Engineered Cells to Fight Diabetes – Discovery from Unconventional Approach

US researchers were able to grow in the laboratory insulin-producing cells to cure diabetes through mice.

US – Tens of millions of people worldwide suffer from type 1 diabetes, in which the pancreatic cells responsible for producing insulin are missing or inactive.  Insulin is secreted by the pancreas when blood sugar is high (for example, after we ate a hearty meal) and cell signaling in adipose tissue, liver and muscles absorb glucose from the blood. Diabetics must inject insulin from an external source to maintain a normal blood sugar level.

US researchers now report that they were able to grow human cells in the laboratory and transplant them in mice to produce insulin.  In the future, the hope is those cells will be implanted in patients and fired them daily injections.

Researchers from around the world have been working for years to develop insulin-producing cells in the laboratory. To do this, they try to “force” these cells to develop into cells.  Each of us began life as an embryo consisting of stem cells, each of which can develop into any type of cell in the body.

Today, scientists can take adult cells, such as skin cells, and bring them back into a stem cell.  Researchers were also able to make these cells develop into pancreatic beta-cells – insulin-producing cells.

But here they encountered a problem

Laboratory-grown cells looked like beta cells, and had fairly similar characteristics as beta cells with one important difference – they did not secrete insulin in response to sugar.  In fact, they behaved like embryonic beta cells still are not doing their job in regulating blood sugar levels.  Attempts to cause the cells to “grow up” and secrete insulin have failed repeatedly.

To tackle the problem, Ronald Evans, of the Salk Institute in California, took an unconventional approach. He examined the proteins that are found in large quantities in mature beta cells, and are not embryonic stem cells and cells produced in the laboratory, even if they have no direct connection to manufacturing insulin.  Evans and his colleagues found high level adult cells of a protein called EER related metabolic processes – metabolism and energy production.

This protein is found in large amounts in cells that consume a lot of energy, such as neurons and muscle cells, but until recently did not suspect it is also important in the production of insulin. In a paper published in the journal Cell Metabolism, the researchers showed that mice beta cells in their did not produce the protein EER not secreted insulin Diabetes, which demonstrated the vitality of this process.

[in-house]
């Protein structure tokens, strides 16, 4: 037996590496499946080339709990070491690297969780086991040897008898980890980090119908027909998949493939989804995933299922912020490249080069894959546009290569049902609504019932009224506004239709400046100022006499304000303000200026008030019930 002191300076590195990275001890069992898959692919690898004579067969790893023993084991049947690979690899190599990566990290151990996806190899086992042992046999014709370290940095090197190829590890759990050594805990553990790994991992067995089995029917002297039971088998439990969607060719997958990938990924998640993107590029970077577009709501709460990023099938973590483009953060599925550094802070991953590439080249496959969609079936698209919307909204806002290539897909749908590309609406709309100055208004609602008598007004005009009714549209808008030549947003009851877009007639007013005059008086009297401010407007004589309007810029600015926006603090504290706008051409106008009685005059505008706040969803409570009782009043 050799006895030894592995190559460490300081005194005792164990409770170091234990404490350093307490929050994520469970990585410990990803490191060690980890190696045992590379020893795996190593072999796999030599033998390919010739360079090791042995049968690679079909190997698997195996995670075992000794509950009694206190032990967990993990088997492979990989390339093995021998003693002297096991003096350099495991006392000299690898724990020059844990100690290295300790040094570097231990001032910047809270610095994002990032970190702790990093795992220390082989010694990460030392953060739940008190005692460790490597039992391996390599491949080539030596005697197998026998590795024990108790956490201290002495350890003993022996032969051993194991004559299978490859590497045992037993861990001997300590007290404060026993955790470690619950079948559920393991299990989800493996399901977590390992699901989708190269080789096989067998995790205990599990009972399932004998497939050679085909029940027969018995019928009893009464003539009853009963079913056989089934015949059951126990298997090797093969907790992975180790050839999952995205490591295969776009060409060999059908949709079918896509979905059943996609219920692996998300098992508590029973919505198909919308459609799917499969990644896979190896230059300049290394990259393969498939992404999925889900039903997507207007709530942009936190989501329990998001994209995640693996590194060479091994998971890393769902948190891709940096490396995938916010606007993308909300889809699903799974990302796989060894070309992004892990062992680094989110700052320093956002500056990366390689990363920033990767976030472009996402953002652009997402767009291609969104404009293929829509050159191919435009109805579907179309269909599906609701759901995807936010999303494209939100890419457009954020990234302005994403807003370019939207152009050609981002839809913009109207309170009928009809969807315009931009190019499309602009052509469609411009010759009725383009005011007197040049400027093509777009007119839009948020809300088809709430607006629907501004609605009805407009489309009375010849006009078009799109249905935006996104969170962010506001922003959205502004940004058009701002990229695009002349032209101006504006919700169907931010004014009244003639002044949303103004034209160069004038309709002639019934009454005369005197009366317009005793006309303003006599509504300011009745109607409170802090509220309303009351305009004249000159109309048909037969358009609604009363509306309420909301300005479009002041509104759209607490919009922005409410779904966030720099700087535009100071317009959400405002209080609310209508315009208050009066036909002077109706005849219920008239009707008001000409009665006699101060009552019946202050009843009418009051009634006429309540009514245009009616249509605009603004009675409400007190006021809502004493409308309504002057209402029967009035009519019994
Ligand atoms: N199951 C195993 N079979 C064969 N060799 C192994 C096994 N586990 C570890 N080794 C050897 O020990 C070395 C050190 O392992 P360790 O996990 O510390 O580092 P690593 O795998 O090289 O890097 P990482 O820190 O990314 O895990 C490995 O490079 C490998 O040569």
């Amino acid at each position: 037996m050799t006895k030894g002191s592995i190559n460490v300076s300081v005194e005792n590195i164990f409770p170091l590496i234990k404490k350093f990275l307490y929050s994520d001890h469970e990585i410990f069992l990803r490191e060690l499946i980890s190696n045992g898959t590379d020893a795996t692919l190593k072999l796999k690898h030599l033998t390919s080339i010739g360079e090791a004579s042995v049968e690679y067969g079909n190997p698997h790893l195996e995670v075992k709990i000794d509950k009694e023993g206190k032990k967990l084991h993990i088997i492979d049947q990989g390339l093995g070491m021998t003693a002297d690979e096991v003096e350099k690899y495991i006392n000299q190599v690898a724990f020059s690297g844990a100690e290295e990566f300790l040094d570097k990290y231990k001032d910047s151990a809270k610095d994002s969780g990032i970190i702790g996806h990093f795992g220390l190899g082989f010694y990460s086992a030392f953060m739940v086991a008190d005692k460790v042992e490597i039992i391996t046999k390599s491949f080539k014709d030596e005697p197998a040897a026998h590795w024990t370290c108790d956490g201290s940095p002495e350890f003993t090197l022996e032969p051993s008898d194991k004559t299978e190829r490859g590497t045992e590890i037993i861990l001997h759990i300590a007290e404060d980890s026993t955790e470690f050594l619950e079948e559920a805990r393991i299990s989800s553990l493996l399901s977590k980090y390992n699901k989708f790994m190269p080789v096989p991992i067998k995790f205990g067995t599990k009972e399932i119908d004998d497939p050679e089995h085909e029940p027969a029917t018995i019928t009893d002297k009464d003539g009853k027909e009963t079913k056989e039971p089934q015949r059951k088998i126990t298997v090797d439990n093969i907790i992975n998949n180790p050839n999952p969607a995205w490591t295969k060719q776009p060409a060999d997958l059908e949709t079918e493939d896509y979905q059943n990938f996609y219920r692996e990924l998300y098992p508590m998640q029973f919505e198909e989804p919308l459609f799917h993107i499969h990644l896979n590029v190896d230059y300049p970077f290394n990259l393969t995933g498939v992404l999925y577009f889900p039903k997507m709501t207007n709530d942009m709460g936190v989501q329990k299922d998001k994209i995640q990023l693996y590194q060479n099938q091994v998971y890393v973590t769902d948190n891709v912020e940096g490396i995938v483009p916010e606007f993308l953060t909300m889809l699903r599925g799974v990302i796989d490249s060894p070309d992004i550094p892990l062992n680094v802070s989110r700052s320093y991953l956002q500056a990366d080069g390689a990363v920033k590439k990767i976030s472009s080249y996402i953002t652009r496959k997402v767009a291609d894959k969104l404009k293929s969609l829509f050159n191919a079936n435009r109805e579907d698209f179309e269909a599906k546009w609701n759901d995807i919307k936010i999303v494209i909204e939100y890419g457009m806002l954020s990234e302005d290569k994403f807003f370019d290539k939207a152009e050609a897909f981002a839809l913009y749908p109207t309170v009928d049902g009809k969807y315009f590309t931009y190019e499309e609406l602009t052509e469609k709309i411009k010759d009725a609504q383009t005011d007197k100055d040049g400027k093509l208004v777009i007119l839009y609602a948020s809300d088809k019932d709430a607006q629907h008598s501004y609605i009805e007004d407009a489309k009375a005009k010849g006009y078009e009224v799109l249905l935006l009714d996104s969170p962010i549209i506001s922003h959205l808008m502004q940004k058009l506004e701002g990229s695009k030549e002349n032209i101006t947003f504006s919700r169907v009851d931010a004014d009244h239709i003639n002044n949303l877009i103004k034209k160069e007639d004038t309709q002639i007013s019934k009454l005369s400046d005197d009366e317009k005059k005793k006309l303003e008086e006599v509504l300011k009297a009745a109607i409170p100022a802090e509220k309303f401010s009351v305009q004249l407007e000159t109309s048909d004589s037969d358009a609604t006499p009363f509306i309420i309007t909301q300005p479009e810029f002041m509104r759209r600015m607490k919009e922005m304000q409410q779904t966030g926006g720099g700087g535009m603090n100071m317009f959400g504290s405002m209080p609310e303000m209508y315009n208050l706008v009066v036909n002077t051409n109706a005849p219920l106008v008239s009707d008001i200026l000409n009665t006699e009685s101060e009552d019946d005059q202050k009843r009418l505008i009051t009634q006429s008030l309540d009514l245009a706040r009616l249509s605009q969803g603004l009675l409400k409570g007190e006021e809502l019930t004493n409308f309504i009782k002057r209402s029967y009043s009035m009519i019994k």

The next step was to make beta cells produced in the laboratory to produce large amounts of protein.  To do this, the researchers infected cells with genetically engineered virus instilled to the protein Gene EER.

Infected beta cells began producing the proteins, and subsequently also secrete insulin in response to sugar.  It turns out that this one protein, unrelated to the creative process and the provision of insulin is the key for turning adult cells into beta cells.  Apparently, the protein necessary for cell due to the high energy demands of producing a large amount of insulin.

Promise for the future

The researchers implanted the beta cells in mice with type 1 diabetes. Within a few days it began to produce insulin and actually cure them of diabetes. Two months after transplantation, the cells still function and produce insulin.  Sugar levels of the mice were normal, and even up and down during a typical day for a healthy life.

This study is particularly promising because the insulin-producing cells are human cells in the laboratory that have become beta cells.  In the future it will be possible to produce them “on demand” – to take a few cells in a diabetic person, to make them functional beta cells and re-implanting them in the patient.

As these are cells from the individual himself not donor, graft rejection rate is very low, and the patient would not have to get drugs suppress the immune system.

If and when this research passes the clinical trials, it will likely bring a real revolution in the treatment of patients with diabetes. It will no longer be a chronic treatment with insulin for life, but cure the disease once and for all.

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  • Sarah
    April 23, 2016, 12:20 am

    I got diagnosed with Type 2 Diabetes last year, and was put on Metformin. I followed the ADA diet 100% for a few weeks but it was ineffective at getting my blood sugar below 140. My Doctor was pretty ineffective as far as treatment options went (Metformin until Insulin…). Then I found the Big Diabetes Lie book created by Dr. Sidorov to help you figure out how to beat diabetes naturally, without being dependent on medications. Since following that protocol I’ve lost over 30 pounds and shaved 7 inches off my waist. I have more energy than ever, and can even work out twice on the same day when I feel like it. I hope that more people begin to open their eyes to the dead-end that is depending only on medications for Diabetes – there is a lot of success to be seen trying natural methods.


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